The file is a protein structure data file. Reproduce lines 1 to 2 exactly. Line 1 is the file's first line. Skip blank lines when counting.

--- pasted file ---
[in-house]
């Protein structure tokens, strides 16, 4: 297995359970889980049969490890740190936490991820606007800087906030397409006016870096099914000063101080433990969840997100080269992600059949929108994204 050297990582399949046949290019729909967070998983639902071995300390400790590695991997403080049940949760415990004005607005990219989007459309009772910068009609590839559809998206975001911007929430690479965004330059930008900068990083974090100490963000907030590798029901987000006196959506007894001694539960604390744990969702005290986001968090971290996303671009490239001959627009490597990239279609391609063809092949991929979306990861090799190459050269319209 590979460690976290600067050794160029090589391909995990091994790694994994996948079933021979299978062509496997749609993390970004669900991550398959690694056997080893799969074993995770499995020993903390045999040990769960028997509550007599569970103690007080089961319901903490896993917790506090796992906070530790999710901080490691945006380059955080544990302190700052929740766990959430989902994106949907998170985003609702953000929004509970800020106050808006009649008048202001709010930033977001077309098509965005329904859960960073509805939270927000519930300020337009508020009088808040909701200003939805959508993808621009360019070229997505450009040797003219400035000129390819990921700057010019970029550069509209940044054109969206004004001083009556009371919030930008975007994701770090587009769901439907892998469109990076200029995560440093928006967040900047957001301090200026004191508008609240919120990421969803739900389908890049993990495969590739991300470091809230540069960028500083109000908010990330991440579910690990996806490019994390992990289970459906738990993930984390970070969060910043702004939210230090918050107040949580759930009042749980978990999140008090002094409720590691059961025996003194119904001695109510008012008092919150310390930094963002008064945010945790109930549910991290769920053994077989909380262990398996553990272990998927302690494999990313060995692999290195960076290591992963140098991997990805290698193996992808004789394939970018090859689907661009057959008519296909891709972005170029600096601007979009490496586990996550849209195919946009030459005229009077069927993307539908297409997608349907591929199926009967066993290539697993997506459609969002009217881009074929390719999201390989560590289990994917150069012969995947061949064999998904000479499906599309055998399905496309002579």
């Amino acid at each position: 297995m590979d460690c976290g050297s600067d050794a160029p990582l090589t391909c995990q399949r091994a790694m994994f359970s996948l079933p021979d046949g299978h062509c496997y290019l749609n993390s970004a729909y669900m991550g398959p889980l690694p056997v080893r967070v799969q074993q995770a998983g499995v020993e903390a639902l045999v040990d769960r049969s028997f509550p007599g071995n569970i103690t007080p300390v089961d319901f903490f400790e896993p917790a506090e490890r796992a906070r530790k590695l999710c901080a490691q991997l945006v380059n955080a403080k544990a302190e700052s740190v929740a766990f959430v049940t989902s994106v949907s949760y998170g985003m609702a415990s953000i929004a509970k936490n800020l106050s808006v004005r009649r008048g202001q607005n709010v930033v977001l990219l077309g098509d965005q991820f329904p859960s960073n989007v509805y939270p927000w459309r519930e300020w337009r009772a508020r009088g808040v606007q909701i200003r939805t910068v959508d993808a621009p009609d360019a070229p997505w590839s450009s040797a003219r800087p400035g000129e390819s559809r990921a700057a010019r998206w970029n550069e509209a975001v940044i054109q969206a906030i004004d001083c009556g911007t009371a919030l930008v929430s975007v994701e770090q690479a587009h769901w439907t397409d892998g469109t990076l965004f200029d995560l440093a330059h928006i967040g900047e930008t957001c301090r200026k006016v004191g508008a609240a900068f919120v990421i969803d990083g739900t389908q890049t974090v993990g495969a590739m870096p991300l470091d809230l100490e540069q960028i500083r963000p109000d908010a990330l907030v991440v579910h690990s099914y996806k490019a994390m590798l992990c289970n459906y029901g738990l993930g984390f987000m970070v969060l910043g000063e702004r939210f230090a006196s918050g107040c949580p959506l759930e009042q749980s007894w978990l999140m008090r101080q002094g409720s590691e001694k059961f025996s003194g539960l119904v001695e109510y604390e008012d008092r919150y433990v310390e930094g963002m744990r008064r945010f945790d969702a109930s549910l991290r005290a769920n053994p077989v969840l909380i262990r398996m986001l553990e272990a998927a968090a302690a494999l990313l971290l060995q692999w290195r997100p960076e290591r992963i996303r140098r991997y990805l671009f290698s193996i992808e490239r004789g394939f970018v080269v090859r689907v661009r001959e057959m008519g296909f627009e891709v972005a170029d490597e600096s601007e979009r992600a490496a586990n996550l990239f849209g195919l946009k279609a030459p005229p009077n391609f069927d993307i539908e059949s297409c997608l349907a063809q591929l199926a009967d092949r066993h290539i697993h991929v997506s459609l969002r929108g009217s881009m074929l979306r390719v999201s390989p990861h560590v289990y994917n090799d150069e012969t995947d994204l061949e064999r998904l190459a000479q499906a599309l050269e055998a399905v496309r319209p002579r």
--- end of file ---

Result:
[in-house]
């Protein structure tokens, strides 16, 4: 297995359970889980049969490890740190936490991820606007800087906030397409006016870096099914000063101080433990969840997100080269992600059949929108994204 050297990582399949046949290019729909967070998983639902071995300390400790590695991997403080049940949760415990004005607005990219989007459309009772910068009609590839559809998206975001911007929430690479965004330059930008900068990083974090100490963000907030590798029901987000006196959506007894001694539960604390744990969702005290986001968090971290996303671009490239001959627009490597990239279609391609063809092949991929979306990861090799190459050269319209 590979460690976290600067050794160029090589391909995990091994790694994994996948079933021979299978062509496997749609993390970004669900991550398959690694056997080893799969074993995770499995020993903390045999040990769960028997509550007599569970103690007080089961319901903490896993917790506090796992906070530790999710901080490691945006380059955080544990302190700052929740766990959430989902994106949907998170985003609702953000929004509970800020106050808006009649008048202001709010930033977001077309098509965005329904859960960073509805939270927000519930300020337009508020009088808040909701200003939805959508993808621009360019070229997505450009040797003219400035000129390819990921700057010019970029550069509209940044054109969206004004001083009556009371919030930008975007994701770090587009769901439907892998469109990076200029995560440093928006967040900047957001301090200026004191508008609240919120990421969803739900389908890049993990495969590739991300470091809230540069960028500083109000908010990330991440579910690990996806490019994390992990289970459906738990993930984390970070969060910043702004939210230090918050107040949580759930009042749980978990999140008090002094409720590691059961025996003194119904001695109510008012008092919150310390930094963002008064945010945790109930549910991290769920053994077989909380262990398996553990272990998927302690494999990313060995692999290195960076290591992963140098991997990805290698193996992808004789394939970018090859689907661009057959008519296909891709972005170029600096601007979009490496586990996550849209195919946009030459005229009077069927993307539908297409997608349907591929199926009967066993290539697993997506459609969002009217881009074929390719999201390989560590289990994917150069012969995947061949064999998904000479499906599309055998399905496309002579």